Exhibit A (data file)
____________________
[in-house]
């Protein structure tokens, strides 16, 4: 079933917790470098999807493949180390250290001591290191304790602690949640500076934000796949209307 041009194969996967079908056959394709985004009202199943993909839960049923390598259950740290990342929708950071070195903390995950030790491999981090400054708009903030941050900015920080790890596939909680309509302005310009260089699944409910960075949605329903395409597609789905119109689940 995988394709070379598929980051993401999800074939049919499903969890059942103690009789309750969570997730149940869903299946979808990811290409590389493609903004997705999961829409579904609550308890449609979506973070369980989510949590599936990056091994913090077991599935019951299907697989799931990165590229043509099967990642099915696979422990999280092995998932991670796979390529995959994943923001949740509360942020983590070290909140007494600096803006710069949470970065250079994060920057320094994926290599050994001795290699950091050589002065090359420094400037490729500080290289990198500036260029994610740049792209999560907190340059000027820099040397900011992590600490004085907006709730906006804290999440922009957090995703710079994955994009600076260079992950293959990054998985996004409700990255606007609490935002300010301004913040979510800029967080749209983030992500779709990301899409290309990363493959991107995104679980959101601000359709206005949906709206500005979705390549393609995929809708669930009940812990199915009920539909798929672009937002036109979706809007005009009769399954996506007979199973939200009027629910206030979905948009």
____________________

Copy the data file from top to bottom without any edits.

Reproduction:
[in-house]
């Protein structure tokens, strides 16, 4: 079933917790470098999807493949180390250290001591290191304790602690949640500076934000796949209307 041009194969996967079908056959394709985004009202199943993909839960049923390598259950740290990342929708950071070195903390995950030790491999981090400054708009903030941050900015920080790890596939909680309509302005310009260089699944409910960075949605329903395409597609789905119109689940 995988394709070379598929980051993401999800074939049919499903969890059942103690009789309750969570997730149940869903299946979808990811290409590389493609903004997705999961829409579904609550308890449609979506973070369980989510949590599936990056091994913090077991599935019951299907697989799931990165590229043509099967990642099915696979422990999280092995998932991670796979390529995959994943923001949740509360942020983590070290909140007494600096803006710069949470970065250079994060920057320094994926290599050994001795290699950091050589002065090359420094400037490729500080290289990198500036260029994610740049792209999560907190340059000027820099040397900011992590600490004085907006709730906006804290999440922009957090995703710079994955994009600076260079992950293959990054998985996004409700990255606007609490935002300010301004913040979510800029967080749209983030992500779709990301899409290309990363493959991107995104679980959101601000359709206005949906709206500005979705390549393609995929809708669930009940812990199915009920539909798929672009937002036109979706809007005009009769399954996506007979199973939200009027629910206030979905948009």